Gold jewellery exports rise again in April
MUMBAI (Reuters) - Gold jewellery exports from India rose for a third consecutive month in April as raw material supplies improved after the Reserve Bank of India (RBI) allowed more banks to import bullion.
Struggling with a ballooning trade deficit, India last year imposed a record duty of 10 percent on overseas purchases of gold, the second-biggest expense in its import bill. That hit gold jewellery exports, with shipments in the fiscal year that ended in March dropping around 40 percent.
But jewellery exports in April continued to build on a firm trend, registering a 14.69 percent rise to $604.42 million, the Gems and Jewellery Export Promotion Council said in a statement.
"Supply condition has improved a little bit...if supplies improve more, exports will grow further," said Rajiv Jain, past chairman of the council.
India imported 50 tonnes of gold in March, which acted as a buffer for the following months, Jain said, when the country witnessed lower imports due to restrictions imposed on cash due to elections. India imported 30 tonnes of gold in April.
Total gems and jewellery exports fell 6.8 percent to $2.5 billion.
The amount of gold jewellery shipped by India is directly related to its imports after the country enforced the so-called 80/20 rule in July, making it mandatory to export a fifth of all gold imports.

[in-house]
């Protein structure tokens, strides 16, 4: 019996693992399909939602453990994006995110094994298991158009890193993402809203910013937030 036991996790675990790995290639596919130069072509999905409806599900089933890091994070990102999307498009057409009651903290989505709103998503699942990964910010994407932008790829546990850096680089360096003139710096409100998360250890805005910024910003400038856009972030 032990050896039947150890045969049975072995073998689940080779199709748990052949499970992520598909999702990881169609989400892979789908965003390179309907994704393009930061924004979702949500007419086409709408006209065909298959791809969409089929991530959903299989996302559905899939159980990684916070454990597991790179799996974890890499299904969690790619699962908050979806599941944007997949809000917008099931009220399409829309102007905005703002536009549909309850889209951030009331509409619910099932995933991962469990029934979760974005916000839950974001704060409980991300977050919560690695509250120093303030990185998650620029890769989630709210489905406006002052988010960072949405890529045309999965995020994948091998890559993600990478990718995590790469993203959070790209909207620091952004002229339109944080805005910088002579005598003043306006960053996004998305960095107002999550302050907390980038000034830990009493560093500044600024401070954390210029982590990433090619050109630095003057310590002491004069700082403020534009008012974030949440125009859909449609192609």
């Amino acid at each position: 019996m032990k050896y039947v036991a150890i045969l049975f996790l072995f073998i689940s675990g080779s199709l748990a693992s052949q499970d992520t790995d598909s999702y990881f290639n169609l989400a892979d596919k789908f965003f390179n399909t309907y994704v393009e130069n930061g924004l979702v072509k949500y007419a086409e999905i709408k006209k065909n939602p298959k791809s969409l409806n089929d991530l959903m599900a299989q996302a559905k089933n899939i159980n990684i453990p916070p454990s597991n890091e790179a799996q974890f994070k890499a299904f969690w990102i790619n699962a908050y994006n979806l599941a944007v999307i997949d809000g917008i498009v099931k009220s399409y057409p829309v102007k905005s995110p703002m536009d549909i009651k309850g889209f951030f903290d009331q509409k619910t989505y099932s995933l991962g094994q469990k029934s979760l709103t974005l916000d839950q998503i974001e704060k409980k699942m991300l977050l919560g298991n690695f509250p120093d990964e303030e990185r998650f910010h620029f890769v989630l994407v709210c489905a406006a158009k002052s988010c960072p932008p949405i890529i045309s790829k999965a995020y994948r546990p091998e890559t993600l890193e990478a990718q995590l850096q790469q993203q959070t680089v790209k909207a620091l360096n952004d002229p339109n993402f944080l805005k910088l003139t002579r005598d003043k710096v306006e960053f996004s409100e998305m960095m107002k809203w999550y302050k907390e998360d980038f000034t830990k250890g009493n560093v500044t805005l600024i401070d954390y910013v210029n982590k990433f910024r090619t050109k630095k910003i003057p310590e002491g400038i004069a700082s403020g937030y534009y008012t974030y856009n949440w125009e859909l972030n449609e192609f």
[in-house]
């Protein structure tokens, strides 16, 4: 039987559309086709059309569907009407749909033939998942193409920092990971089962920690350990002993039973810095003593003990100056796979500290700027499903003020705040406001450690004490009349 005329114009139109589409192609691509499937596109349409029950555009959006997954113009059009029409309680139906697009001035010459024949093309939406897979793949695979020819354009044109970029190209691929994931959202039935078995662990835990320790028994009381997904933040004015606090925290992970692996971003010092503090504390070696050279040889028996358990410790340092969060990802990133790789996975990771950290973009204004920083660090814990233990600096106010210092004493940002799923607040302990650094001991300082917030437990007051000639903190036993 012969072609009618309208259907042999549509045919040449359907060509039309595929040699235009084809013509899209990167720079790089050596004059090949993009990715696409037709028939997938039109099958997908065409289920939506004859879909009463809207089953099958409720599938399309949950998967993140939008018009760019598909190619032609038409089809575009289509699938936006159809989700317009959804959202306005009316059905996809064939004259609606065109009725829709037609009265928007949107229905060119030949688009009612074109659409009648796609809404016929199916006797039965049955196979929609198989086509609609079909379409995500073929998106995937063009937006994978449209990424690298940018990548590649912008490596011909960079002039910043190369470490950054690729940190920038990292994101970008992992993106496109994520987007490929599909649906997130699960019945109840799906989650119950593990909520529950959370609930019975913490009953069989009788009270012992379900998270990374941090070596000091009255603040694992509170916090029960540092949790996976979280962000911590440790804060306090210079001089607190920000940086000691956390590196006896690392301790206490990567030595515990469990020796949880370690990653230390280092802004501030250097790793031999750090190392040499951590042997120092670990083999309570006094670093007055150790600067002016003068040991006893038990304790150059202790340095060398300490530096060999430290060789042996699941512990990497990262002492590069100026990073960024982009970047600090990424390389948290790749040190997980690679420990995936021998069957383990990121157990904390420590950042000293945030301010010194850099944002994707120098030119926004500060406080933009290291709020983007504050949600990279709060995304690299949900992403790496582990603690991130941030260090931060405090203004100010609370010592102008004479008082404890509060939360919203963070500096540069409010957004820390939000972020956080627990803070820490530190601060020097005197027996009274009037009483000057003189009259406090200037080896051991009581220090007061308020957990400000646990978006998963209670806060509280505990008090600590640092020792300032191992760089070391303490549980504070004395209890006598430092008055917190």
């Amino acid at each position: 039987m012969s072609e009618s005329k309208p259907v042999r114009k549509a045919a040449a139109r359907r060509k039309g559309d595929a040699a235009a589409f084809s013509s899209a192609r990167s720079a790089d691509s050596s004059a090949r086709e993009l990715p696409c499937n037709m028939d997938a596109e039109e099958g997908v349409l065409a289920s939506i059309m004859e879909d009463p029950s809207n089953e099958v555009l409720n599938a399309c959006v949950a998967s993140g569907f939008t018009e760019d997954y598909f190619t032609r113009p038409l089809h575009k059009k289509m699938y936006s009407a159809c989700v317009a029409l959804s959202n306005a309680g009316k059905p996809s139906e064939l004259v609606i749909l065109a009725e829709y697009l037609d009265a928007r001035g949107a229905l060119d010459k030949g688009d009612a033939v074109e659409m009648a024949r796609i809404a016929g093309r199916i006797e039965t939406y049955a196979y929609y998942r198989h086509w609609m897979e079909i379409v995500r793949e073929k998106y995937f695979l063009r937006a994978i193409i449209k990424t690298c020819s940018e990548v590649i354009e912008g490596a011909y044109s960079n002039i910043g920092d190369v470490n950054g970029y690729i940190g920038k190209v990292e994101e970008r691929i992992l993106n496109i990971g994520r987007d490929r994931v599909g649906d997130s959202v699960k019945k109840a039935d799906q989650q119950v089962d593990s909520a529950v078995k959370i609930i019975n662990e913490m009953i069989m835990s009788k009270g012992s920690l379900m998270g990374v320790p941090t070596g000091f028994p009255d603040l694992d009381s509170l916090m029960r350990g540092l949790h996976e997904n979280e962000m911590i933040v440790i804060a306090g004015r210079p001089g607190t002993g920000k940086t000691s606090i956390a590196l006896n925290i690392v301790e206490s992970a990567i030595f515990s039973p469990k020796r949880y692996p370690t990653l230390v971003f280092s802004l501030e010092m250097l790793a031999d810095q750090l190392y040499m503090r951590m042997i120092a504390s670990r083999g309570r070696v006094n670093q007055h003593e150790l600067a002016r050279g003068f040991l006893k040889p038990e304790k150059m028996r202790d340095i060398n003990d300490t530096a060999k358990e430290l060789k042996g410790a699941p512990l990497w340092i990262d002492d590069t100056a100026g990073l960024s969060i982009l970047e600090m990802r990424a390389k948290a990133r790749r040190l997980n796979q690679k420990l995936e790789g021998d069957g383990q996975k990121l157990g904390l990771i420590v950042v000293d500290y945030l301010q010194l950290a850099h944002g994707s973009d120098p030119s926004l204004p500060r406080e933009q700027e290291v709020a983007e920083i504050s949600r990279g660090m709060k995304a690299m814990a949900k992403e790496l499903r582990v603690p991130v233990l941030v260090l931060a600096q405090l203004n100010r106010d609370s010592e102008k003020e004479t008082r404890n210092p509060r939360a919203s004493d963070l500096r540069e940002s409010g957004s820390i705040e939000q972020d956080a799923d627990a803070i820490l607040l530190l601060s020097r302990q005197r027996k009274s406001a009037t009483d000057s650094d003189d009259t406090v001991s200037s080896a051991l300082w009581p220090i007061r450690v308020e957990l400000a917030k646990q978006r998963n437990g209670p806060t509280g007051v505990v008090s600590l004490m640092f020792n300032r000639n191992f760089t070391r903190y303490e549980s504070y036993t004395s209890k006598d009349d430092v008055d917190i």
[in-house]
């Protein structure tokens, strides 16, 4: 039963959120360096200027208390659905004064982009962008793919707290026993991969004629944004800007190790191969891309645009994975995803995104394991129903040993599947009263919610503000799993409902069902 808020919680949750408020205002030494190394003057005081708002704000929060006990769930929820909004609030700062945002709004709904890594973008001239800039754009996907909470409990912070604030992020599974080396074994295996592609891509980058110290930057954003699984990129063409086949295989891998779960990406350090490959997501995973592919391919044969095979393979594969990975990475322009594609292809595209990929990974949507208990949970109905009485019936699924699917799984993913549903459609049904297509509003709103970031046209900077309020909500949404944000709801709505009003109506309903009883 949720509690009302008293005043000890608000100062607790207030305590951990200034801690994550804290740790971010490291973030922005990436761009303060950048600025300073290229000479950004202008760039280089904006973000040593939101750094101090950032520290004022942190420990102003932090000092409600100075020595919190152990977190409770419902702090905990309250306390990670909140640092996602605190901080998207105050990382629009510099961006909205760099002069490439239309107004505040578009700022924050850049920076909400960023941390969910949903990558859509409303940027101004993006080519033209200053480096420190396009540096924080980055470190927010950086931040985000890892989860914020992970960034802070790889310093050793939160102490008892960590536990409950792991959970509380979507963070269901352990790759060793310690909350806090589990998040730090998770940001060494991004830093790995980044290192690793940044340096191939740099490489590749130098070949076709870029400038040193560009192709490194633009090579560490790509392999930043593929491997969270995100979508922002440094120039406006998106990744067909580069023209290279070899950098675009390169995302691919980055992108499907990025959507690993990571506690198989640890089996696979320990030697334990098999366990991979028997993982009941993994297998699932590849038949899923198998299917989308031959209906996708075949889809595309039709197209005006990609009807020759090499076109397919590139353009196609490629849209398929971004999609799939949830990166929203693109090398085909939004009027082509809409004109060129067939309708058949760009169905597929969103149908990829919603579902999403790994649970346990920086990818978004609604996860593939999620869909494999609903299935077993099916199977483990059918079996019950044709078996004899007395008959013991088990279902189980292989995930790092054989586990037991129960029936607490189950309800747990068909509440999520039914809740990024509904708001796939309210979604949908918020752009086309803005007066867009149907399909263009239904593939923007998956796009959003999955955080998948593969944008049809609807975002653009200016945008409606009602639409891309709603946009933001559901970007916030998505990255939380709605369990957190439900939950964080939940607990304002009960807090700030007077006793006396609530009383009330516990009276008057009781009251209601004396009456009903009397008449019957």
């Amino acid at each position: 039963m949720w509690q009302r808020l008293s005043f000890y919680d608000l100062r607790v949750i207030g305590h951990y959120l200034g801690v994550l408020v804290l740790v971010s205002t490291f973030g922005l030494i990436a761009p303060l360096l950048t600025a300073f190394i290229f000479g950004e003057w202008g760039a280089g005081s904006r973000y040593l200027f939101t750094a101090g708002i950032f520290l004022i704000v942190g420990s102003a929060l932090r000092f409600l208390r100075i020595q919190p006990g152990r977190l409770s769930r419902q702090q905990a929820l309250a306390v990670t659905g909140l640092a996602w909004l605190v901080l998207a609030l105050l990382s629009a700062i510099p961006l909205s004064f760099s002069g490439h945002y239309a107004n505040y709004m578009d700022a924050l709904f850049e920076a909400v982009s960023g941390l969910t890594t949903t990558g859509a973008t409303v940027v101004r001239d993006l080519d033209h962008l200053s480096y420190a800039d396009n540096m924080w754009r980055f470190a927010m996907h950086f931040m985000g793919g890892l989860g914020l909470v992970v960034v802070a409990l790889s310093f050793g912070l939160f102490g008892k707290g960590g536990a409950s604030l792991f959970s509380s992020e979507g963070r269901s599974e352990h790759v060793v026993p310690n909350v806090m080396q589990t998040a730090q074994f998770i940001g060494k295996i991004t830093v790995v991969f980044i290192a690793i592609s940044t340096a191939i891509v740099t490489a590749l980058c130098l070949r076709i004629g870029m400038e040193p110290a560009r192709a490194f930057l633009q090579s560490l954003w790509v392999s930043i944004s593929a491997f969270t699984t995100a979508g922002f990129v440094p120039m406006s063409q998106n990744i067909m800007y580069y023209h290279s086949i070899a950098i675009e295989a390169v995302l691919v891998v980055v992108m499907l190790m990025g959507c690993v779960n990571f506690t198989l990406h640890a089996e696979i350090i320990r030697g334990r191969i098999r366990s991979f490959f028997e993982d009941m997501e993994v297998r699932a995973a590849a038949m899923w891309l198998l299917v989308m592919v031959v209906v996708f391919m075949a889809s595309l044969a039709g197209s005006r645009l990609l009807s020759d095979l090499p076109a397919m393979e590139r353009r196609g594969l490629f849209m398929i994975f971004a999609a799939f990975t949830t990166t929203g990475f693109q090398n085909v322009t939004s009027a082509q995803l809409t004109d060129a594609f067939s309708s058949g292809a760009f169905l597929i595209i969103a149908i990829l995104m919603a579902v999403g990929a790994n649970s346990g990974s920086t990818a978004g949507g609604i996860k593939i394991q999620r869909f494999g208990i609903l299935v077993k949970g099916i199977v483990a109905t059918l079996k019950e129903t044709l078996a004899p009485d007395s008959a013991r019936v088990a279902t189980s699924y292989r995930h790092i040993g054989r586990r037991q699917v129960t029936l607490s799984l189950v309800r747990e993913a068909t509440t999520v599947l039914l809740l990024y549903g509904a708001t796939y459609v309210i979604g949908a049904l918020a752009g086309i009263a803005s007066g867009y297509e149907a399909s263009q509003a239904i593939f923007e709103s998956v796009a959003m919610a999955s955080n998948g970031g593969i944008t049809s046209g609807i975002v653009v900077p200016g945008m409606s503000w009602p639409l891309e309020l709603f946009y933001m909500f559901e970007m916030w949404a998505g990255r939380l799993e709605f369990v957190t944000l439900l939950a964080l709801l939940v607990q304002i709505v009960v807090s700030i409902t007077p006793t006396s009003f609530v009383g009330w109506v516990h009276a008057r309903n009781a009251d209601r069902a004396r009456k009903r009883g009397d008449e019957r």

Meanwhile, the RBI has indicated that it aims for a slow and steady removal of restrictions as the current account deficit comes under control.
Silver jewellery exports unexpectedly fell 36.85 percent to $111.12 million in April, after displaying a strong trend last year.
(Reporting by Siddesh Mayenkar; Editing by Matt Driskill)
- Tweet this
- Share this
- Digg this
Trending On Reuters
The recent market correction was overdue. A further correction would be an opportunity for those who missed the rally in the past few months. The markets could get a reality check next year and consolidate before the next big movement. I still believe PM Modi will not fritter away his mandate and deliver on his promise, albeit with a delay, writes Ambareesh Baliga. Article